Feeds

Zynga faces legal probe over senior management share sales

Lawyers claim $516m cashed in before stock tanked

SANS - Survey on application security programs

Zynga's plummeting stock price has brought the attention of lawyers, who have started an investigation into the recent stock dealings by the senior management of the gaming company.

At issue is the sale of 43 million shares of stock by Zynga top brass, netting them $516m in profit. The sales were carried out a couple of months before the financial results were announced that have had such a calamitous effect on the company's fortunes.

"The timing of these insider sales two months before is suspect," Jeffrey Norton, senior attorney at law firm Newman Ferrara tells The Register. "Zynga insiders at the highest level all sold shares at that time."

Norton said that the firm has already been contacted by dozens of investors and is looking to hear from those who bought stock in Zynga between December 16, 2011 and July 25, 2012. The company could be filing a legal case as soon as Monday morning he said.

This is not the first time Norton has been involved in holding companies to account for such dealings. He was part of the team that saw Veritas cough up $30m after it was found to have been cooking its books.

Zynga raised $1bn at its IPO last year, which was then the largest such offering since the floatation of Google. It's shares peaked at over $14 in March but are now trading at a little over $3 and the stock market is showing little enthusiasm for the company after it warned of a tough 2012's trading.

The company did not reply to a request for comment from El Reg. ®

High performance access to file storage

More from The Register

next story
MtGox chief Karpelès refuses to come to US for g-men's grilling
Bitcoin baron says he needs another lawyer for FinCEN chat
Did a date calculation bug just cost hard-up Co-op Bank £110m?
And just when Brit banking org needs £400m to stay afloat
One year on: diplomatic fail as Chinese APT gangs get back to work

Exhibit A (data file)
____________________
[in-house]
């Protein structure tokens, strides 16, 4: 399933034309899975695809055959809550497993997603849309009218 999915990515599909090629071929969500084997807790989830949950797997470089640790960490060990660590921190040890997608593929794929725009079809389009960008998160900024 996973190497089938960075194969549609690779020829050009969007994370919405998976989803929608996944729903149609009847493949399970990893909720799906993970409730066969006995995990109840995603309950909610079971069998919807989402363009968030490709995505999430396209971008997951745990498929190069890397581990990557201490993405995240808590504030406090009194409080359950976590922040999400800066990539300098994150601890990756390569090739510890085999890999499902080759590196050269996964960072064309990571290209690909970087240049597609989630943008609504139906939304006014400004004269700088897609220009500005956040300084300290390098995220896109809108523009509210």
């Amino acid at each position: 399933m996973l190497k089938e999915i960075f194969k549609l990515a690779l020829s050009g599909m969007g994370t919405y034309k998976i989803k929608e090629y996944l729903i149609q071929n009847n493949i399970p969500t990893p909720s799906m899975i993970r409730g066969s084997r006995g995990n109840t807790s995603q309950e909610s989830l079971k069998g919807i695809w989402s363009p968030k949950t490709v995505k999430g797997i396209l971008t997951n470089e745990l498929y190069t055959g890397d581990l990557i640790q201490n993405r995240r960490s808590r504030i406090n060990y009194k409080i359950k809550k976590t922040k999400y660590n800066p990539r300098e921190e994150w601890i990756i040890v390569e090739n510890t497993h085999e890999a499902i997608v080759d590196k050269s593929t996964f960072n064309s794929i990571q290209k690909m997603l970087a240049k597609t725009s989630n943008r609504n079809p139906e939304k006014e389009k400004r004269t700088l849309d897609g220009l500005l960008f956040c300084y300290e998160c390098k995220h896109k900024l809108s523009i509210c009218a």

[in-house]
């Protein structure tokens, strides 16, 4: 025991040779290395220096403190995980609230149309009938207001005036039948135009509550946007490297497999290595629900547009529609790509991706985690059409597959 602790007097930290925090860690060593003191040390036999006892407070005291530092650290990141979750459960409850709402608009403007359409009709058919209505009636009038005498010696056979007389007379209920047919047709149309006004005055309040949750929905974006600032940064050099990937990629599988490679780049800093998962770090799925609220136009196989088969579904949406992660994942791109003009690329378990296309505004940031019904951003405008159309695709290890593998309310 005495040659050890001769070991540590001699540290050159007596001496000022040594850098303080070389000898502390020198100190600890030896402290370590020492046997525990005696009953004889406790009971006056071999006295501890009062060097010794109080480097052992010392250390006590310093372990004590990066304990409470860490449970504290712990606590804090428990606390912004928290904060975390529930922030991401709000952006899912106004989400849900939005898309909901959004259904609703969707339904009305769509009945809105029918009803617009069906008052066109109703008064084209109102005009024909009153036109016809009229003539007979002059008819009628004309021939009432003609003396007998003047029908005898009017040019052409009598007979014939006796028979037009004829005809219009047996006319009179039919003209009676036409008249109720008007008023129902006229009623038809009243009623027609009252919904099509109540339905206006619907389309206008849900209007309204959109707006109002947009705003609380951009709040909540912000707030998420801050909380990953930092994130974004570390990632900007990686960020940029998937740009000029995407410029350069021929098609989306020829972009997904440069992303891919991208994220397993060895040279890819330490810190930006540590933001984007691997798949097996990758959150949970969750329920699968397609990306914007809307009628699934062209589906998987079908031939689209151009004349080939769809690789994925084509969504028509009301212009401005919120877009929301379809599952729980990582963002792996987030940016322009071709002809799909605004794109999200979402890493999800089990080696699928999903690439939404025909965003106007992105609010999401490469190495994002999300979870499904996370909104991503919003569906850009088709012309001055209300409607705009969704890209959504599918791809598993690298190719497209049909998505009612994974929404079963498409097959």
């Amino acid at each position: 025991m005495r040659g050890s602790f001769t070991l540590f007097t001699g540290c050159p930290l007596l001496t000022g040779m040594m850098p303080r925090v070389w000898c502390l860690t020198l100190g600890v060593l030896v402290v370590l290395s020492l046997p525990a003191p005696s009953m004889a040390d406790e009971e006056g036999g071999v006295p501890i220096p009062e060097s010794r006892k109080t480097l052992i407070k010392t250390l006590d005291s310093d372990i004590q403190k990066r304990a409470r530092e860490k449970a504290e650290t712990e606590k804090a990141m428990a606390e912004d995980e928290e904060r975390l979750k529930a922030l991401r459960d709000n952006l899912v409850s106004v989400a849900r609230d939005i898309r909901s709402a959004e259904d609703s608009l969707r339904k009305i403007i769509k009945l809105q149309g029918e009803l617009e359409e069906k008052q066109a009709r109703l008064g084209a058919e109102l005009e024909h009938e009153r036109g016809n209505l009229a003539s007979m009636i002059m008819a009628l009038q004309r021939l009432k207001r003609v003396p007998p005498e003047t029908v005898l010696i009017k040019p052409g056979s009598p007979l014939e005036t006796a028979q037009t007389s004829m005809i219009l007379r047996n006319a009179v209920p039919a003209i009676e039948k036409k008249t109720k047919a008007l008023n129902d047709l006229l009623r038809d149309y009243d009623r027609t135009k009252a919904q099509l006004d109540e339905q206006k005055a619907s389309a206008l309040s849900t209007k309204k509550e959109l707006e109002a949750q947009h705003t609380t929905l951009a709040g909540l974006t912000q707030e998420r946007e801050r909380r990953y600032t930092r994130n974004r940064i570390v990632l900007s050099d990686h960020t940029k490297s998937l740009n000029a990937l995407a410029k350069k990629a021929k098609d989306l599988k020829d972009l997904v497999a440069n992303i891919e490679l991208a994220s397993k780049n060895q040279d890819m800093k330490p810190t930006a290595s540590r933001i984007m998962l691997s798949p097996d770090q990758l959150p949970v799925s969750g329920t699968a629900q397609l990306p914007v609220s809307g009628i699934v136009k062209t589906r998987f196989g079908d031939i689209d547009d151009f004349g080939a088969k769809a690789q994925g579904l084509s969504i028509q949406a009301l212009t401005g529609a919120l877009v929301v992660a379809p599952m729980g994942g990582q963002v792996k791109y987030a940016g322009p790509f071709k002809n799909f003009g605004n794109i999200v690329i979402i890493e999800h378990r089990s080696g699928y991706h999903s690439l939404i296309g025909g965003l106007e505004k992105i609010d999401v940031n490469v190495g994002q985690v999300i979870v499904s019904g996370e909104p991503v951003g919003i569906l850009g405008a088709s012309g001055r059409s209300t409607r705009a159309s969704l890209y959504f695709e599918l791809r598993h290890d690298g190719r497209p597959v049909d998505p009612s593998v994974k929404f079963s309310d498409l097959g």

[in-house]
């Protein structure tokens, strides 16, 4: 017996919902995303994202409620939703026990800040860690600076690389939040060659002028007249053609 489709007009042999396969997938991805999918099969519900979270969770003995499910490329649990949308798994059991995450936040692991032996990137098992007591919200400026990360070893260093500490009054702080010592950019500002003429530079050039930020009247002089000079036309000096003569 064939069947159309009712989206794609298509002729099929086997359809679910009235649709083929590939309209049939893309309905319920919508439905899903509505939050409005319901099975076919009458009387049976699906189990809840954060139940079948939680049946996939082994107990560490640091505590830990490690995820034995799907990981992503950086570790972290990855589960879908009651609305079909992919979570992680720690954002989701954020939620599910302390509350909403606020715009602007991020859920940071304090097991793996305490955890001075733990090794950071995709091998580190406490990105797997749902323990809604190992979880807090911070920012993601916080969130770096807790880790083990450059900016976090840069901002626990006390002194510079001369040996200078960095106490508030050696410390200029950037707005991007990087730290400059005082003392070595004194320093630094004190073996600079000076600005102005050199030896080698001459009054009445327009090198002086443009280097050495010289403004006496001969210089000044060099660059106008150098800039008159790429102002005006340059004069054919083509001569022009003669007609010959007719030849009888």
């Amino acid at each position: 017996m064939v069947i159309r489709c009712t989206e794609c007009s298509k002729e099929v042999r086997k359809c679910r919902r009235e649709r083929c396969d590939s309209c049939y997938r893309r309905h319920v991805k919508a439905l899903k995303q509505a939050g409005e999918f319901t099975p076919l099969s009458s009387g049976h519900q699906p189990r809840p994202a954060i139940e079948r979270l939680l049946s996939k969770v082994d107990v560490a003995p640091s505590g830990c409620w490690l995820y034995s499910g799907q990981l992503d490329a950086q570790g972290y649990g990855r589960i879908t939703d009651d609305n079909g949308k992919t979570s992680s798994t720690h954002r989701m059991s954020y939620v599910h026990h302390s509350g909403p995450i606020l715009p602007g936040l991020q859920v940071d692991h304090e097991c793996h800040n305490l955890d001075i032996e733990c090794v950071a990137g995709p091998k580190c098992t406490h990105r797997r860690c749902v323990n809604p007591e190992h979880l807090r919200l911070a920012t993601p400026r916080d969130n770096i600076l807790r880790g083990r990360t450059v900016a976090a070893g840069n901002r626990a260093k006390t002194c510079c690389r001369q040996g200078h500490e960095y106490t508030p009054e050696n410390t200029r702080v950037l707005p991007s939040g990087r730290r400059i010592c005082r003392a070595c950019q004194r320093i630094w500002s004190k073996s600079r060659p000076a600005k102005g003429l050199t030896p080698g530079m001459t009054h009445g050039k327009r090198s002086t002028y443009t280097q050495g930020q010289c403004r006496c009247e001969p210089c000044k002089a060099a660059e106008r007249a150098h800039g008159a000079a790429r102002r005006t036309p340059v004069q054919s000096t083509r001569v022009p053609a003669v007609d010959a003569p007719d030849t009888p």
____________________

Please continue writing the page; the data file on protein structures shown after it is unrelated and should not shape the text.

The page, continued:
Mandiant says past 12 months shows Beijing won't call off its hackers
Don't let no-hire pact suit witnesses call Steve Jobs a bullyboy, plead Apple and Google
'Irrelevant' character evidence should be excluded – lawyers
EFF: Feds plan to put 52 MILLION FACES into recognition database
System would identify faces as part of biometrics collection
Lavabit loses contempt of court appeal over protecting Snowden, customers
Judges rule complaints about government power are too little, too late
Ex-Tony Blair adviser is new top boss at UK spy-hive GCHQ
Robert Hannigan to replace Sir Iain Lobban in the autumn
Alphadex fires back at British Gas with overcharging allegation
Brit colo outfit says it paid for 347KVA, has been charged for 1940KVA
Jack the RIPA: Blighty cops ignore law, retain innocents' comms data
Prime minister: Nothing to see here, go about your business
Banks slap Olympus with £160 MEEELLION lawsuit
Scandal hit camera maker just can't shake off its past
prev story

Whitepapers

Designing a defence for mobile apps
In this whitepaper learn the various considerations for defending mobile applications; from the mobile application architecture itself to the myriad testing technologies needed to properly assess mobile applications risk.
3 Big data security analytics techniques
Applying these Big Data security analytics techniques can help you make your business safer by detecting attacks early, before significant damage is done.
Five 3D headsets to be won!
We were so impressed by the Durovis Dive headset we’ve asked the company to give some away to Reg readers.
The benefits of software based PBX
Why you should break free from your proprietary PBX and how to leverage your existing server hardware.
Securing web applications made simple and scalable
In this whitepaper learn how automated security testing can provide a simple and scalable way to protect your web applications.